Board of Supervisors give nod to Water Management Plan

Tina Shields of the IID explains the Regional Water Plan to the board
EL CENTRO – The Board of Supervisors easily approved the 2012 Imperial Integrated Regional Water Management Plan (IRWMP) and agreed to participate in future water planning efforts and updates. 

Basically, the IRWMP is a comprehensive approach to determine an appropriate mix of demand and supply management options that provide a long-term, reliable water supply at the lowest reasonable cost and with the highest possible benefits to customers, economic development, environmental quality and other local objectives.


This plan is important for the Imperial Valley to secure future grants concerning money allocated to Colorado water users. Mojave and Coachella valleys both have plans in place and have received needed funding to store and conserve their water.The state is expected to mandate such plans because it makes normally differing, regional interest, cooperate.  Such proof was Tina Shields of the Imperial Irrigation District reporting to the Supervisors about the need for collaboration.

“If this plan is approved by all the stakeholders we become eligible for a 5.2 million dollar grant. But we need to come together with a plan that has a project we all agree has top priority. We need all three agencies to come together, state that our top priorities for the grant money have true regional benefit and the other agencies agree.”

The IID has authority over all surface water and has needs for storage to ‘bank’ water during years of sufficient rainfall against years that the Colorado is lower than normal. The County has jurisdiction over the ground water, which is now becoming apparent to be quite plentiful. There are estimates of millions of gallons of groundwater and some of it has been tested “as ‘sweetwater’ while other is quite moderate in salinity.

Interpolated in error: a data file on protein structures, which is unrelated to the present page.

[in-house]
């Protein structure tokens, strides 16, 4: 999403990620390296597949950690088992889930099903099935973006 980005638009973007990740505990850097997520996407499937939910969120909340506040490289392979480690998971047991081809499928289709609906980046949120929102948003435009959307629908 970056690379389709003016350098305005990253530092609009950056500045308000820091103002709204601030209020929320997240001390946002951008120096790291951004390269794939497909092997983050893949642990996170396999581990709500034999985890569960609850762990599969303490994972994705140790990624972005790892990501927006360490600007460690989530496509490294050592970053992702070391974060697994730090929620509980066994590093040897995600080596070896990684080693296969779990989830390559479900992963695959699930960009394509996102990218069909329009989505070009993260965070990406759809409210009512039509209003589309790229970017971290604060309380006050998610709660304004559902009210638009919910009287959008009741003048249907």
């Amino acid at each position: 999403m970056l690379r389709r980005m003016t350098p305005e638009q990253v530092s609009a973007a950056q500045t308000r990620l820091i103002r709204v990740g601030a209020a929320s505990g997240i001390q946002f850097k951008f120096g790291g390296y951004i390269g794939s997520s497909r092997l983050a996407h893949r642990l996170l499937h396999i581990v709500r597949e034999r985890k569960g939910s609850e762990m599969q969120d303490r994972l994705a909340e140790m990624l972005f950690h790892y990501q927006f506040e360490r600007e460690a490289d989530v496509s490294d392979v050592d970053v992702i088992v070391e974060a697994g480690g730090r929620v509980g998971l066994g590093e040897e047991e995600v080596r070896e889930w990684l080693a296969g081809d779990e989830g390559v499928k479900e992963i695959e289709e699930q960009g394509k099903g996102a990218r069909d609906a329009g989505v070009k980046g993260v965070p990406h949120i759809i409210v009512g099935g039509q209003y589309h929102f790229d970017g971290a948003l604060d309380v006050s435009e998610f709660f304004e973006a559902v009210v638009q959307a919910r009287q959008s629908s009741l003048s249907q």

One of the criteria to winning Proposition 84 grant money is shovel ready projects. Three top contenders are the Spirulina algae ponds, however the proposition calls for matching grants and the $300,000 highly scored project can’t meet the financial matching funds. It was mentioned that other funds could be used.

Another, high priority project for storing and conserving water was through the City of Imperial, the Keystone Water Reclamation project. This work is valued at $59 million dollars which far exceeds the $5.2 left in the once billion dollar grant fund. Imperial is looking to divide the project into parcels that will come under the desired funds.

The third project mentioned was the water contract between the City of Brawley and Ormat, the geothermal plant. They have a plan to reclaim water used to produce geothermal steam, but again, with a 6.5 million dollar price tag, it also exceeded available funds. Engineers are looking for ways to reduce the cost.

These three projects vie for each other as the main project to put forward to the state of California, but also competing for the remaining $5.2 million dollars are the Mojave and Coachella valleys since they too qualify by using Colorado river water.

None of this will be possible if all the Imperial Valley stakeholders don’t agree to the IRWMP plan, with the supervisors voting 5-0, they are the first to put their seal of approval on the long awaited water plan.